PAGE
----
Wednesday, January 8, 2014

No permanent end seen to drought conditions

Long-term outlook is neutral on snow

Express Staff Writer

     As Sun Valley enters the new year with the sparsest early-January snow cover since 1998, a ridge of high pressure off the West Coast that is forcing storms to the north of central Idaho shows no sign of breaking down, the National Weather Service says.

     Sun Valley Resort is reporting a season total of 38 inches of snow, with a 19-inch snowpack at the top of the mountain and a 15-inch snowpack at the base. But despite the meager snow, skiers and boarders on Bald and Dollar mountains have been reporting remarkably decent conditions created by the resort’s snowmaking and grooming crews.

     The Natural Resources Conservation Service’s Snotel site at Chocolate Gulch north of Ketchum, at 6,440 feet elevation, shows only 6 inches of snow, and the Galena Summit site at 8,780 feet shows 26 inches.

     Since 1961, the NRCS has also kept a record of the snow-water content at seven sites in the upper Wood River Valley, by measuring the weight of the snow and translating it into inches of water. The data are recorded on the first day of each month of the winter. According to the agency’s records, this is the eighth driest early January in the Wood River Valley since 1961.

     The driest year was 1977, when only 4 inches of water content was recorded on Jan. 1. This year, the agency measured 33 inches. The wettest year on record was 1997, with a total of 160.7 inches. Average since 1961 is 57.6 inches.

     Sun Valley is not alone in its snow woes. Ski areas in the Sierra Nevada and Cascade mountains report unusually sparse snow. Squaw Valley in California has only 18 inches of snow at its base area and 20 inches 2,000 feet up the mountain. Heavenly Valley near Lake Tahoe has only 181 acres of terrain open out of a total of 4,800 acres. Mt. Bachelor in Oregon reports a 26-inch snowpack at its base and 41 inches at mid mountain. Crystal Mountain in Washington has only 12 inches of snow at its base and 49 inches at the summit.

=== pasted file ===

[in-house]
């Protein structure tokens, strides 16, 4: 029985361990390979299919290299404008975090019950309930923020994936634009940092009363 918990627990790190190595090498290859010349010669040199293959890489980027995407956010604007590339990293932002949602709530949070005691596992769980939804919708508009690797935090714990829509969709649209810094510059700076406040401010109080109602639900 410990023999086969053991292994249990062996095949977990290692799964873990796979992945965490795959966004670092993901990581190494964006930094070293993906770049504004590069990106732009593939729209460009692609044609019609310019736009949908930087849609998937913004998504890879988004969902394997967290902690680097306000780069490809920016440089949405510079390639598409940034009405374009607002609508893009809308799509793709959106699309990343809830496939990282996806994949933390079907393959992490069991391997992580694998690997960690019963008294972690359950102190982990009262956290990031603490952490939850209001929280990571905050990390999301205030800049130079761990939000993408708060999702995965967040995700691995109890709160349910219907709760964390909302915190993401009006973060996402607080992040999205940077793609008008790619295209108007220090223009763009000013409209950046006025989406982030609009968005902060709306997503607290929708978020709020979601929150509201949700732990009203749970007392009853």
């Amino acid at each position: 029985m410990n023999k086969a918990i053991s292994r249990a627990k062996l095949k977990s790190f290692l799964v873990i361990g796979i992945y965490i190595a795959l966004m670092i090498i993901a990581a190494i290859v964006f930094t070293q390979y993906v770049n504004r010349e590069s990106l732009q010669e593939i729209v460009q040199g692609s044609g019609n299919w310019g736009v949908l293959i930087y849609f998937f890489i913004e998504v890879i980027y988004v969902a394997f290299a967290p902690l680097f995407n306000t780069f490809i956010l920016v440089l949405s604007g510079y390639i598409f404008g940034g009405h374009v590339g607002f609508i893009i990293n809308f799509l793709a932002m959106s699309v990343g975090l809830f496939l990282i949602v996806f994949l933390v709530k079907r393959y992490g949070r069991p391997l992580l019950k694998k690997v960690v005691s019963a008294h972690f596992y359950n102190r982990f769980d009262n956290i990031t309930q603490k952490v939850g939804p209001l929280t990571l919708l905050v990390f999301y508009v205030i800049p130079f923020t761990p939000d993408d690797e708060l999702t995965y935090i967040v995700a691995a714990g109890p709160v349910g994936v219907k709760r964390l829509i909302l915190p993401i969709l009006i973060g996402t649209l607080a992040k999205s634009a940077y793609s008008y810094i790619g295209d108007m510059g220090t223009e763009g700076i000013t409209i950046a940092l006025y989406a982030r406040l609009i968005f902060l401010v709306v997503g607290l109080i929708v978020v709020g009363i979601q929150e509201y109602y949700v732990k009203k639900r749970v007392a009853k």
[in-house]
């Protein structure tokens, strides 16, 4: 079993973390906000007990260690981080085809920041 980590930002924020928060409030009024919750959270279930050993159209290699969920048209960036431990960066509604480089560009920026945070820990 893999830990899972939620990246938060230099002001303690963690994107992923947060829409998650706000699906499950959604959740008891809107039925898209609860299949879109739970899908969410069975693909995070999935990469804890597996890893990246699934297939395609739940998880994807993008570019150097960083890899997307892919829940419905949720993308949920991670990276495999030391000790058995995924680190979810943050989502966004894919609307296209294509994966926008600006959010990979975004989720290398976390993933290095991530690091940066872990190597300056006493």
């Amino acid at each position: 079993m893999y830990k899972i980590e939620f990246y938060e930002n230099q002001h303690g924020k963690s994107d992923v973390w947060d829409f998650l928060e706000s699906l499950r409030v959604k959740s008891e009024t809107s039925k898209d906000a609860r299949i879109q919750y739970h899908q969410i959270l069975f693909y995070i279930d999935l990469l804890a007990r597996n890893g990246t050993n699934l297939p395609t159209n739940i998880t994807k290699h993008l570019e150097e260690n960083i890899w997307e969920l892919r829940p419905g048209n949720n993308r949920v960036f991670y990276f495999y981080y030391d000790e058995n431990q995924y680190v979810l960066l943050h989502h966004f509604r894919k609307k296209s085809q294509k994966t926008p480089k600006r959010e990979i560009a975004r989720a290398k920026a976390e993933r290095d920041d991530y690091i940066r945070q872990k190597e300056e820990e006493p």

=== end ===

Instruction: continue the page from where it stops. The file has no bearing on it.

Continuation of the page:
Dean Hazen, science officer with the National Weather Service in Pocatello, said the current drought is being caused by a persistent high-pressure ridge along the West Coast that is forcing storms to the north. He said those storms are dropping snow in northern Idaho and northwestern Montana, then moving southeast into Wyoming and northern Colorado.

     Jackson Hole Resort in Wyoming reports that it has received 171 inches of snow so far this season, and Steamboat in northern Colorado reports 174 inches.

     “The best flow for us is a southwest flow,” he said. “We’re just not seeing a lot of southwest flow developing.”

     Hazen said the snow that has fallen in the Wood River Valley this winter has been the result of uplift created by mountains rather than by moisture-laden air masses.

     The high-pressure ridge has created record dry conditions in California. San Francisco, which started recording rainfall 164 years ago, had only 5.59 inches of rain in 2013, far below the city’s previous low record of 9 inches in 1917, according to National Weather Service data.

     Though some snow showers are forecast this week, Hazen said there’s no indication of a permanent breakup of the high-pressure ridge occurring in the near future.

     He said the long-term outlook for the winter is neutral, meaning chances are about equal for below-normal, normal or above-normal precipitation.

     “We have to remember that we have another two and a half to three months to accumulate snow,” he said. “There’s still a chance that we’ll end up being normal or near normal.”

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